Possibly keys represent power here, as they often will.  If so, it may look on the surface that Bella lacks power but perhaps it’s that she carries her power in an unusual way. Perhaps, as with the magnets that appear later in the series, the keys represent Bella being of two minds, a choice presented. If that’s the case, they represent home and her vehicle for leaving it, or rather Charlie/Human and Edward/Vampire. Bella will spend a great deal of time pondering how to reconcile these two forces in her life, the human and the vampire. Which door will she choose? Or maybe the girl is just weird about keychains.

And Bella’s strength as a character deceases proportionally to Edward’s proximity. The closer the two of them become, the weaker Bella gets. Instead of her strengths, she now becomes defined by her faults–her clumsiness, her average good looks, etc.

Edward as a protector only works if Bella’s faults and weaknesses define her character. The tragedy of this book for me is not the forbidden, doomed lover nonsense, but rather that Bella is unconditionally in love with a man who requires her to relinquish her strengths.

I have heard this many times, not just in relation to Bella, but to others as well. It typically seems to be directed at women. It bothers me a little when I hear this. To me it says that the expectation is that the person should only ever show strength, perfection. Personally, I think a person’s greatest strength is knowing his or her own strengths and weaknesses, not so weaknesses can be hidden, but so they can be worked around, if not improved. One of the best things about having a mate is knowing who can help whom, and when. There will be times where Edward is weak and Bella is strong, as it is with real couples. I don’t think that Bella is being defined by her faults. I think she’s learning to live with them, to love herself and consider herself worthy despite them, just like a real teen girl. The question for me is why is it a tragedy for Bella to have faults, but not Edward?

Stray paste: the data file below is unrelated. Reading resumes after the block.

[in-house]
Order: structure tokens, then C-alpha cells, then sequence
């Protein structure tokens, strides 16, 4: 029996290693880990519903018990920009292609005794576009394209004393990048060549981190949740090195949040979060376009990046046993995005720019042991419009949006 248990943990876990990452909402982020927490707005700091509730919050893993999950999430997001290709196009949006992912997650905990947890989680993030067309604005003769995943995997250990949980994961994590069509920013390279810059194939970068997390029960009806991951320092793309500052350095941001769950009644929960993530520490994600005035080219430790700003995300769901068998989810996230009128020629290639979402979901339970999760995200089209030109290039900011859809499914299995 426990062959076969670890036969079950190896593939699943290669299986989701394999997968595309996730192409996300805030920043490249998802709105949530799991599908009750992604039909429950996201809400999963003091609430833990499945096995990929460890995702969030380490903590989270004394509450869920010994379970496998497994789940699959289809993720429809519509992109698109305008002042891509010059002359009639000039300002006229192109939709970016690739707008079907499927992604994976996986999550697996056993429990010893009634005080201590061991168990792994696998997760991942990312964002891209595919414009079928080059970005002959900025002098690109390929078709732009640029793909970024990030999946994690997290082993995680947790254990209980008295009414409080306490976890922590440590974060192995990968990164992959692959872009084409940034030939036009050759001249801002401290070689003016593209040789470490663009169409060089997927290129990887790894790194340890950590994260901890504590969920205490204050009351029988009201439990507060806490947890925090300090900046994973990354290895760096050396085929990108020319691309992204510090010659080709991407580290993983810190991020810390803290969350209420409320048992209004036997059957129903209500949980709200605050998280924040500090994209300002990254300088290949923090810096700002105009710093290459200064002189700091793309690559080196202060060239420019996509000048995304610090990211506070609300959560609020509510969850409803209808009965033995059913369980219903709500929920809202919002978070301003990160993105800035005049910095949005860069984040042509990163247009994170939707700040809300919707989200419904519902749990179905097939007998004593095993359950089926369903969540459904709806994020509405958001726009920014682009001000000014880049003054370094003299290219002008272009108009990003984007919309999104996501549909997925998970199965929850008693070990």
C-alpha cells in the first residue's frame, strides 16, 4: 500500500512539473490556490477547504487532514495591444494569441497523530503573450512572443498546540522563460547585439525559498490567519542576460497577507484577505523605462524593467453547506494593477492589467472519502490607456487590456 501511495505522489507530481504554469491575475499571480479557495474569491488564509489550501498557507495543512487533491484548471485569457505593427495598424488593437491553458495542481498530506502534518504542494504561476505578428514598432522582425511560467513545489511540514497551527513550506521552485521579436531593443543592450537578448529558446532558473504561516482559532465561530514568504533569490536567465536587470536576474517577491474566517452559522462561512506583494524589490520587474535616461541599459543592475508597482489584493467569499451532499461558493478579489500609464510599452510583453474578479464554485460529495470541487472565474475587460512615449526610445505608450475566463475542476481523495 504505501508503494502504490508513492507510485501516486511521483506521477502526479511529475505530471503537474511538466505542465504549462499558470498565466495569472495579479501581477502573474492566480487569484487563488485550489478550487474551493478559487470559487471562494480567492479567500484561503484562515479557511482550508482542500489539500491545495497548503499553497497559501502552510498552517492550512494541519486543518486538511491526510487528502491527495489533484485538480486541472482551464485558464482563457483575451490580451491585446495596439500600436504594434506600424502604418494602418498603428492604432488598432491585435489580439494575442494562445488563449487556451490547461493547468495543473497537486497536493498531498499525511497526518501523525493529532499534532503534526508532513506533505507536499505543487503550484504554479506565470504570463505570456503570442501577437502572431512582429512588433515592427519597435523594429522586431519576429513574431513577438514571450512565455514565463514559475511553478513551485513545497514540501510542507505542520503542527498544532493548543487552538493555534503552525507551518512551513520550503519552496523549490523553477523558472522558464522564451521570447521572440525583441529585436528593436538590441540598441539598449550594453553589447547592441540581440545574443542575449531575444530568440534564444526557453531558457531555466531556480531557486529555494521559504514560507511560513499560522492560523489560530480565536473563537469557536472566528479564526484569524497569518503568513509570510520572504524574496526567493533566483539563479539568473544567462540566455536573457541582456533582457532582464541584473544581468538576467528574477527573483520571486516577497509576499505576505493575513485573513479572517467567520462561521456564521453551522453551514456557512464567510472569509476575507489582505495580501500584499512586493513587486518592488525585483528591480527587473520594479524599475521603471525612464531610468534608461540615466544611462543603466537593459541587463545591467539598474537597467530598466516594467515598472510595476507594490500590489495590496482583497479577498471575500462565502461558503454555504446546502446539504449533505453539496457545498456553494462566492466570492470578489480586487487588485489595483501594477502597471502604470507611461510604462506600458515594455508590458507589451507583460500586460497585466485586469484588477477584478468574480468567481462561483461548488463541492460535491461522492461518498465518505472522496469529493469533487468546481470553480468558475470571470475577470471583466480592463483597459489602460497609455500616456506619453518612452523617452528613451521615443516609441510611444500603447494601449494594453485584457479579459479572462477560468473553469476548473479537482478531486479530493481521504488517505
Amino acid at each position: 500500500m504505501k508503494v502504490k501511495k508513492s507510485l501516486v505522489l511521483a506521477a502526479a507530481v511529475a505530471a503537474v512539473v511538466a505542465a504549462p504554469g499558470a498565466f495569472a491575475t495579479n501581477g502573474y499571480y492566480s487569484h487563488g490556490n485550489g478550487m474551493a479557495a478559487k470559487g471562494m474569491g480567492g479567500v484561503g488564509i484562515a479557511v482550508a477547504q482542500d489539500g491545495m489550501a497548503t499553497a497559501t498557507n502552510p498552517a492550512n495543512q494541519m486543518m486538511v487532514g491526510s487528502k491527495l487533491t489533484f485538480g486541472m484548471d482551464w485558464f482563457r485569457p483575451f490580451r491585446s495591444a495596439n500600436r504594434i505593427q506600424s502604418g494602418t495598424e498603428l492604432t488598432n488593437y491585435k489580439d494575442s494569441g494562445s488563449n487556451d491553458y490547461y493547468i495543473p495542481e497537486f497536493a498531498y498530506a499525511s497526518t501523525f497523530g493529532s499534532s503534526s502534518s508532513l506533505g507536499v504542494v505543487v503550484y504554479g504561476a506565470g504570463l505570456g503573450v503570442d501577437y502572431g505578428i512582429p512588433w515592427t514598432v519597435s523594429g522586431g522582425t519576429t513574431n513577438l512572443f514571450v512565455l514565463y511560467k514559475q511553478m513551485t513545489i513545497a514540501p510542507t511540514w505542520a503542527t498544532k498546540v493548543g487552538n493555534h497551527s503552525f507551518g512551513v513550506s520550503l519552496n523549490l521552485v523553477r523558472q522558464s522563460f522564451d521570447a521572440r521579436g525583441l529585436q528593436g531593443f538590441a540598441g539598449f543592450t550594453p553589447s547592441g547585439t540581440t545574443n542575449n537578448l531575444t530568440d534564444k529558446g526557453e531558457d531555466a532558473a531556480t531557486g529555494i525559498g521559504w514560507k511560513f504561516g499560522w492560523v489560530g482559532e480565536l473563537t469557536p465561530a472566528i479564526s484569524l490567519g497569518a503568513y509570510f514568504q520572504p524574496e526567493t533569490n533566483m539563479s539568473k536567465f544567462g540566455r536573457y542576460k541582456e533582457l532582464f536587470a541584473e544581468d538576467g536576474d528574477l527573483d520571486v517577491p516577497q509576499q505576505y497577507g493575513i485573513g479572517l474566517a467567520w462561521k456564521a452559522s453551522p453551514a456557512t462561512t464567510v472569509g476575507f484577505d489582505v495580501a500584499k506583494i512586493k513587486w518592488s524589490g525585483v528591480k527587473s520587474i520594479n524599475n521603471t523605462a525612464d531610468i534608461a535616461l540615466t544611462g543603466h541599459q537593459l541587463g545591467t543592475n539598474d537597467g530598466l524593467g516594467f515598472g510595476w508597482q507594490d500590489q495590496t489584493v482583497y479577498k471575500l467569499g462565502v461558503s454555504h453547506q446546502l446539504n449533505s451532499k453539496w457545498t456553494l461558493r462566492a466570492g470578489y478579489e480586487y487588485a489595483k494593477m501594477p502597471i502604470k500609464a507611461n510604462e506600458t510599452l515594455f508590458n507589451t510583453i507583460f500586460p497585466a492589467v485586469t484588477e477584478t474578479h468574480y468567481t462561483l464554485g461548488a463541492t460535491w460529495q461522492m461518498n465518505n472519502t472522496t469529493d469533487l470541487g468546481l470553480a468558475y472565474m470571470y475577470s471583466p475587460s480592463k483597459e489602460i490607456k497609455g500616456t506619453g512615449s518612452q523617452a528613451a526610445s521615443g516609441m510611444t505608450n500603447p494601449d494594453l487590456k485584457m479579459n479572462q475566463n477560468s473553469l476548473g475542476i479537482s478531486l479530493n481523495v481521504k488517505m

Oh, and then there’s the drug use. I’ll say that again. The drug use…I had to stop for a moment when I read that.

This really bothered you so much? You spent quite a bit of energy on this one. How is it any different than abusing sugar and caffeine to pull an all-nighter to cram for a final or write a paper. Surely you’ve partaken. She did it once. She felt bad about it. She knew she didn’t need the drugs for illness, but they would help her sleep. I can assure you she will never do it again.

Potential Candidate for Best Sentence Ever Written in English: “I woke early, having slept soundly and dreamlessly thanks to my gratuituous drug use” (252).

It’s been 12 chapters now and I still don’t know if you’re being sarcastic. Best Ever is pretty strong, but I like this sentence. “Gratuitous drug use,” stuck with me.

June 24, 2009 - Posted by | Stephenie Meyer, Twi-blogs, Twilight | , , , , , , , , , , ,


  1. Yea! I’m so glad you started doing this, I had missed it. I enjoyed both posts this week.

    Comment by twilog | June 29, 2009 | Reply

  2. By the way, it’s letting me comment logged in to our old blog for some reason, so just ignore that lol.


    Comment by twilog | June 29, 2009 | Reply

  3. Thanks for coming back and reading!

    Comment by '86 Rabbit | June 30, 2009 | Reply